New Gallup Poll: In U.S., 38% Have Tried Marijuana, Little Changed Since '80s

NEW JERSEY: Even as Americans’ support for legalizing marijuana has doubled, and more than 20 states have loosened marijuana restrictions in various ways, Gallup finds relatively little increase throughout the past three decades in the percentage of U.S. adults who say they have tried marijuana.

Thirty-eight percent of Americans admit to having tried marijuana, compared with 34% in 1999 and 33% in 1985.

he latest results are from Gallup’s annual Consumption Habits poll, conducted July 10-14.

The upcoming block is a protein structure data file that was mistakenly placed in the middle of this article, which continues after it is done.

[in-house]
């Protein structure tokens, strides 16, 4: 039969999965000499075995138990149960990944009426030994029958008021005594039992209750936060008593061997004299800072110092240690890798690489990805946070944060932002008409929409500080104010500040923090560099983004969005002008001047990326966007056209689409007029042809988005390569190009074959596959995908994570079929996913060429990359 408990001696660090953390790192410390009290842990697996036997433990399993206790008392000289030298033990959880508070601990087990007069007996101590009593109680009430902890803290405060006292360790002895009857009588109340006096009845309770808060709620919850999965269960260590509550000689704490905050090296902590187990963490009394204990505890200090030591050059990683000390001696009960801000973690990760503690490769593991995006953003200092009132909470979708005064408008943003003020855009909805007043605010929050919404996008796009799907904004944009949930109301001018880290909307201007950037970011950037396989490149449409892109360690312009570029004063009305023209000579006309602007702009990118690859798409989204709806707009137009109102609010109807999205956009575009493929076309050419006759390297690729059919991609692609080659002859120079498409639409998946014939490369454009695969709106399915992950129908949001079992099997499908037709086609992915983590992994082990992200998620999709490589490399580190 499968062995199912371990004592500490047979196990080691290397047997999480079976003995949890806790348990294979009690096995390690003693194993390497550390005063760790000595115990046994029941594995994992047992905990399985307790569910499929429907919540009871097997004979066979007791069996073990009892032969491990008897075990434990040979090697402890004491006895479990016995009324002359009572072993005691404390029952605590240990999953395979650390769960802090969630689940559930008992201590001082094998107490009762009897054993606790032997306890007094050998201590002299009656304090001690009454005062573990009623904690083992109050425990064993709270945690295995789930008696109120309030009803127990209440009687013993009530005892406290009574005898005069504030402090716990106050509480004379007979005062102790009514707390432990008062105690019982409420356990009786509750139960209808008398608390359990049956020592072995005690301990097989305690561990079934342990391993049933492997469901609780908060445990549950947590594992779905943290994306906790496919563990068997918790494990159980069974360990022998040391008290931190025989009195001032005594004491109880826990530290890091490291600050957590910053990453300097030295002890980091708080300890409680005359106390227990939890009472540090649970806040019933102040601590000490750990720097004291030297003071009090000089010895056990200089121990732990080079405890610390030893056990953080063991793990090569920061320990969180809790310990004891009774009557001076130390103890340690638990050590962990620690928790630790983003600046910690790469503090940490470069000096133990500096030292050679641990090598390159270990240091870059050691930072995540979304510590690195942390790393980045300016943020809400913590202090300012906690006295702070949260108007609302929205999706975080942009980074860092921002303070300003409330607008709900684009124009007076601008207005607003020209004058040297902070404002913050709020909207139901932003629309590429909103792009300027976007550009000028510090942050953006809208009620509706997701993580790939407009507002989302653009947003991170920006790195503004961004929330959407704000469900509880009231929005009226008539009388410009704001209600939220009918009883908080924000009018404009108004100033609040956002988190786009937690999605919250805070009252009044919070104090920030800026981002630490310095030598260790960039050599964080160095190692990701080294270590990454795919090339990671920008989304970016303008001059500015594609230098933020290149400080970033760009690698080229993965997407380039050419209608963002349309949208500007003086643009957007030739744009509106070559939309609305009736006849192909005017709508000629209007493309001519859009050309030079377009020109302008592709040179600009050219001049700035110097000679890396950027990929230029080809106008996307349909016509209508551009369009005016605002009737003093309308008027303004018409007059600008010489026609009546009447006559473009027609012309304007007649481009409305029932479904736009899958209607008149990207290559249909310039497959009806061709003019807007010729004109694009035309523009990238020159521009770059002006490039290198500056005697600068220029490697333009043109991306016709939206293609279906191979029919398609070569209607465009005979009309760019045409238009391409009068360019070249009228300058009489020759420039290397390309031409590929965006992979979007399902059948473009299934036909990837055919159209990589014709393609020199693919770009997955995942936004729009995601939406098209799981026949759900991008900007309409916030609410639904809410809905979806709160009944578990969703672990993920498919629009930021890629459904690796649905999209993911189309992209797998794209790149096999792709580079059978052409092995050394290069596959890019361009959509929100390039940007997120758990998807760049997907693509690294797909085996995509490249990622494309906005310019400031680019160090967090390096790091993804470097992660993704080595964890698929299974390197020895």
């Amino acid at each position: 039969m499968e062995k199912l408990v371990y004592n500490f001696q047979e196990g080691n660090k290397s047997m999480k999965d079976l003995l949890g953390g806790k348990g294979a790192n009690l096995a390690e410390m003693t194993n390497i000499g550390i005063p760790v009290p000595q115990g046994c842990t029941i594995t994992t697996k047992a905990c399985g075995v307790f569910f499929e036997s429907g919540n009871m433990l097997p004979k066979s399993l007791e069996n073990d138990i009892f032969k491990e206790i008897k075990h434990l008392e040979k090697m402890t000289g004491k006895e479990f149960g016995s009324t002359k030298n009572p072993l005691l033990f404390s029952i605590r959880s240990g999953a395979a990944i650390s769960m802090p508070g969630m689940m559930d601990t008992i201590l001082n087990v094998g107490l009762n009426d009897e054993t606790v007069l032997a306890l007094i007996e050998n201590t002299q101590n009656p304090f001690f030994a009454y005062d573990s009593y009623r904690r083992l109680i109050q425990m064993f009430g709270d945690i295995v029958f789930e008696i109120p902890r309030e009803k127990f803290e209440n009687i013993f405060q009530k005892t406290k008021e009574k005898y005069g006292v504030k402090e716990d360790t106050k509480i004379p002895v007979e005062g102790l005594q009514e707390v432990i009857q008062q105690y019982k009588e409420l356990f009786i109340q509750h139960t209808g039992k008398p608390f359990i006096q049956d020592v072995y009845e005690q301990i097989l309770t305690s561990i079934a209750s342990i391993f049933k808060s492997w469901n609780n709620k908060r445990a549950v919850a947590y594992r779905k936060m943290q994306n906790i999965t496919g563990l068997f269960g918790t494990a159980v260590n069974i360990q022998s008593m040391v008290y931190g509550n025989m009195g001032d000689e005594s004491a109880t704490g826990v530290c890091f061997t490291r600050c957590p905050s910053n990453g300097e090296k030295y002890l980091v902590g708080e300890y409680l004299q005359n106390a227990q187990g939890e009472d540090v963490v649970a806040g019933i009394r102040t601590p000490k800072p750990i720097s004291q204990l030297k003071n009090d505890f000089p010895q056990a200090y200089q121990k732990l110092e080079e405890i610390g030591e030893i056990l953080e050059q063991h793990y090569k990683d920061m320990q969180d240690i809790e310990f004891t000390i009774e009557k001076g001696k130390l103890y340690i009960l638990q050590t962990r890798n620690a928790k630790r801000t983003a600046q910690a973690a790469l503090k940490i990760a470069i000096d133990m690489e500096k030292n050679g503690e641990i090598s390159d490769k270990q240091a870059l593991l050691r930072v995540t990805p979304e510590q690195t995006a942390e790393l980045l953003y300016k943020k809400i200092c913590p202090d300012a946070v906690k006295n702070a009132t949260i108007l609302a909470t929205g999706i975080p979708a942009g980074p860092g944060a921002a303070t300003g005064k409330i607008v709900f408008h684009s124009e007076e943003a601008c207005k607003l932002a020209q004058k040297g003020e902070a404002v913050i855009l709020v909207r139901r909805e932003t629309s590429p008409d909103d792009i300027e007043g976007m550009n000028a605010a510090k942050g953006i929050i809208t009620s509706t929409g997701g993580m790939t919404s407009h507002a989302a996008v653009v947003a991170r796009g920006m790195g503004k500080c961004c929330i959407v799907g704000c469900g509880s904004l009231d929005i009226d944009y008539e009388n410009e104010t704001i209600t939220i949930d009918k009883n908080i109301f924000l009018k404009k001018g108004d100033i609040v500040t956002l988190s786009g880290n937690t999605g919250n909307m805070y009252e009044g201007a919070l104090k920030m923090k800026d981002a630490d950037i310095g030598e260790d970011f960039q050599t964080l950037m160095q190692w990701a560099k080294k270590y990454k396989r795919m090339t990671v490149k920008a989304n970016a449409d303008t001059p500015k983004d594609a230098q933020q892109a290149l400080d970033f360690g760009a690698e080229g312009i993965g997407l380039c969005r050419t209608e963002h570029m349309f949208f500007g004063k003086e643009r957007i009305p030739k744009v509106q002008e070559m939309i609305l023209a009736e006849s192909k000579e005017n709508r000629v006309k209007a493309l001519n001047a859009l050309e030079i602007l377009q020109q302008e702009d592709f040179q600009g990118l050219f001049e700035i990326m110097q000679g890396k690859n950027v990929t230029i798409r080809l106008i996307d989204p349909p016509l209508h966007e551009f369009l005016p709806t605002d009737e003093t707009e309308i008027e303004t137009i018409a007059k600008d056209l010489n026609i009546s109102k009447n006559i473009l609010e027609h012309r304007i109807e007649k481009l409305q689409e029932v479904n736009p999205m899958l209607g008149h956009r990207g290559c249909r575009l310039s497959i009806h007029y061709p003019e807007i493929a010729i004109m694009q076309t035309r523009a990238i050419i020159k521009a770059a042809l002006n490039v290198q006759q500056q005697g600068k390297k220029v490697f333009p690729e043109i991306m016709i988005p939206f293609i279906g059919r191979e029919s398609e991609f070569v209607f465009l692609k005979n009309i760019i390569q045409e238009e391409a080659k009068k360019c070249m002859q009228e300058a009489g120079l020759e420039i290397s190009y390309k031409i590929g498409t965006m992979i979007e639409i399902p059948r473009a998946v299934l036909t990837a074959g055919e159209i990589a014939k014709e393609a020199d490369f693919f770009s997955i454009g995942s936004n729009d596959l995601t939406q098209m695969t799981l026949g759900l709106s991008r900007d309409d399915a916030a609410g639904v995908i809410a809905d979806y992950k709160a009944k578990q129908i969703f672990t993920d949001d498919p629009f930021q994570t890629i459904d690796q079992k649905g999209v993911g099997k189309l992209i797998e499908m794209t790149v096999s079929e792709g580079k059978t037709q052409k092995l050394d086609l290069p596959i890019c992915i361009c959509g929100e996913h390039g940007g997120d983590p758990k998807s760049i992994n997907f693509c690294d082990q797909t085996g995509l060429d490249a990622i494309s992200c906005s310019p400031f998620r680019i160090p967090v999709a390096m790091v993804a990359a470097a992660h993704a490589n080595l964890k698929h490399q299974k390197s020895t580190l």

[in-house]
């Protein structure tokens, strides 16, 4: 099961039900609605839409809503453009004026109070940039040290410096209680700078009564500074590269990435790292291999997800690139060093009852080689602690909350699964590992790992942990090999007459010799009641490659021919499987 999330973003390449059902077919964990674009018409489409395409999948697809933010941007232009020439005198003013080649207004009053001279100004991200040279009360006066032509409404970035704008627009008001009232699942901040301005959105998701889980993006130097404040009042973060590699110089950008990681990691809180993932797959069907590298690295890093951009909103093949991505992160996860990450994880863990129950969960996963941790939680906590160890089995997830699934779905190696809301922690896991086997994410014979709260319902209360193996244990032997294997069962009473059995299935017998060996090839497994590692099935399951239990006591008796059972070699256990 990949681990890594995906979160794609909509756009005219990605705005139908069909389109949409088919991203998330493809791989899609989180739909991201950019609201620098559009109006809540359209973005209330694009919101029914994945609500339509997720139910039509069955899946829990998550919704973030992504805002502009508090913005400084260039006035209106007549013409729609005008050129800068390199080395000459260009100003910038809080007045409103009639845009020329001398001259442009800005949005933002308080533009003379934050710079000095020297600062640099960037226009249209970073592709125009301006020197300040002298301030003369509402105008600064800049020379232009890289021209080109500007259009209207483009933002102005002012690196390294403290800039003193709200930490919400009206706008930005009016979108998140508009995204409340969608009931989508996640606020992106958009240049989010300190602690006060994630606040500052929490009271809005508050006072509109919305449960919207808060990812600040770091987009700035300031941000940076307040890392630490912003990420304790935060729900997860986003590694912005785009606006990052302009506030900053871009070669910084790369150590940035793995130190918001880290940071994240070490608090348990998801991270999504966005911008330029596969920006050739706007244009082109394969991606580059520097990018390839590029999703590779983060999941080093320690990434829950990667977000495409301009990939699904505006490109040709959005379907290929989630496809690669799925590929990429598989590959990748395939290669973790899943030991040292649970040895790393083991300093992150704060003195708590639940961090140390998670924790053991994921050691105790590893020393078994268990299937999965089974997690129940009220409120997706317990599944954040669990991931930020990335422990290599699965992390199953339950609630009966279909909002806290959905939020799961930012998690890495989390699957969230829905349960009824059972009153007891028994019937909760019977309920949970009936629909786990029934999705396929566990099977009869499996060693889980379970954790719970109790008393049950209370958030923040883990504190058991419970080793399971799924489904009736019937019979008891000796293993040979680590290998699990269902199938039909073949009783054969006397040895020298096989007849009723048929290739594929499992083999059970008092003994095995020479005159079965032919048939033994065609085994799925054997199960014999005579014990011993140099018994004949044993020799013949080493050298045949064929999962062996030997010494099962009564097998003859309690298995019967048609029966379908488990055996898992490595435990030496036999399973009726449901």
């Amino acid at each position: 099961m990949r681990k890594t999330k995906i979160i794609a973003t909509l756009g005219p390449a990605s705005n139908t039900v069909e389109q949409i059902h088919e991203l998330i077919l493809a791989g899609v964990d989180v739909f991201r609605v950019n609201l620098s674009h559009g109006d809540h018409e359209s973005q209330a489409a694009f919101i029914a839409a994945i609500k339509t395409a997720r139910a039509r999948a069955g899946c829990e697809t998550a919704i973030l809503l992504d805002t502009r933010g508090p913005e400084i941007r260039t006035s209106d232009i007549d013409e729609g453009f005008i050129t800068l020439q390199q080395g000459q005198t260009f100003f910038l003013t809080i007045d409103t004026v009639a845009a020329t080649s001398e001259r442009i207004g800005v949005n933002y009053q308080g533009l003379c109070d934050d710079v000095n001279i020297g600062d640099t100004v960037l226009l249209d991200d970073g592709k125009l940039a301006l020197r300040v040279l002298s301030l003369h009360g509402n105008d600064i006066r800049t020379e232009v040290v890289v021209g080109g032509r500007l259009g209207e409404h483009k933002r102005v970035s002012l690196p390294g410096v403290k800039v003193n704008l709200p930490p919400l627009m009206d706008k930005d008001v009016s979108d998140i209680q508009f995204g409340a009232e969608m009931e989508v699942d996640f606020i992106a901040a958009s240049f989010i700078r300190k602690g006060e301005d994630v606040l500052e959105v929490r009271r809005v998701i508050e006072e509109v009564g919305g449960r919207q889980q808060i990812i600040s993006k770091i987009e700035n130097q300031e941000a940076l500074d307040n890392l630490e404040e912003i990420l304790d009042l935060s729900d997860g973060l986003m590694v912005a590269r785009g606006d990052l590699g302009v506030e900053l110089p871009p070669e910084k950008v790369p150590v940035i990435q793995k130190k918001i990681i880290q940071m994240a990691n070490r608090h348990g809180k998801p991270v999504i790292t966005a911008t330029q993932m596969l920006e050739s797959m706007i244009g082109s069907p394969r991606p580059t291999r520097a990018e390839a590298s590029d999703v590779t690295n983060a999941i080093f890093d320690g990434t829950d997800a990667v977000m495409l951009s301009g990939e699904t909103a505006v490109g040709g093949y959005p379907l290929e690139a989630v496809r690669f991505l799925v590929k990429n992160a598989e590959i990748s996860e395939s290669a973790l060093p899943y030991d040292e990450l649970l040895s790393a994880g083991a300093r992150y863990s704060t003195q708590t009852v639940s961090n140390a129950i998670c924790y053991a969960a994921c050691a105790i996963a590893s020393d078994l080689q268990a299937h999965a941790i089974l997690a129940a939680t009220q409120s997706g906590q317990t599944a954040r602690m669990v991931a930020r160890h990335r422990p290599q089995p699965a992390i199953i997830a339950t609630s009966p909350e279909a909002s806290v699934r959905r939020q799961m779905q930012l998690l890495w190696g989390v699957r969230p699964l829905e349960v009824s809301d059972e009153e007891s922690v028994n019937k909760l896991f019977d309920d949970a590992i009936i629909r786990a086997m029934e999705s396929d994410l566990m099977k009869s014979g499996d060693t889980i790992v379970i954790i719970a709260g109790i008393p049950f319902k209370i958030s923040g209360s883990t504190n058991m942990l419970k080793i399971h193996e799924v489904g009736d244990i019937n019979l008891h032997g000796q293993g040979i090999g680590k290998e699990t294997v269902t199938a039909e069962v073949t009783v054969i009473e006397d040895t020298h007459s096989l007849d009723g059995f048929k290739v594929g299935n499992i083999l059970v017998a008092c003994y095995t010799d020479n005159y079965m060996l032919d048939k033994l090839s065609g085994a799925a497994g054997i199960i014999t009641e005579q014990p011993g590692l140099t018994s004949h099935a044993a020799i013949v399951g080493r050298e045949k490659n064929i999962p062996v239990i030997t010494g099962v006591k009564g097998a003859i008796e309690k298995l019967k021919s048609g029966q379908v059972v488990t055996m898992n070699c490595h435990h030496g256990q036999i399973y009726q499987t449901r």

Before Americans’ self-reported experimentation with marijuana leveled off in the 1980s, it surged in the 1970s, rising from 4% in 1969 to 12% in 1973 and 24% in 1977.

Gallup’s trend by age reveals that widespread experimentation with marijuana first occurred among adults aged 18 to 29 between 1969 and 1973, rising from 8% to 35%. It then continued to mount, reaching 56% by 1977, and remained at that level in 1985. Since then, however, marijuana use among young adults has progressively declined. At the same time, as the bulge of young adults who tried marijuana in the 1970s ages and replaces older Americans who never tried it, the rate of all Americans who have ever tried the drug has increased slightly.

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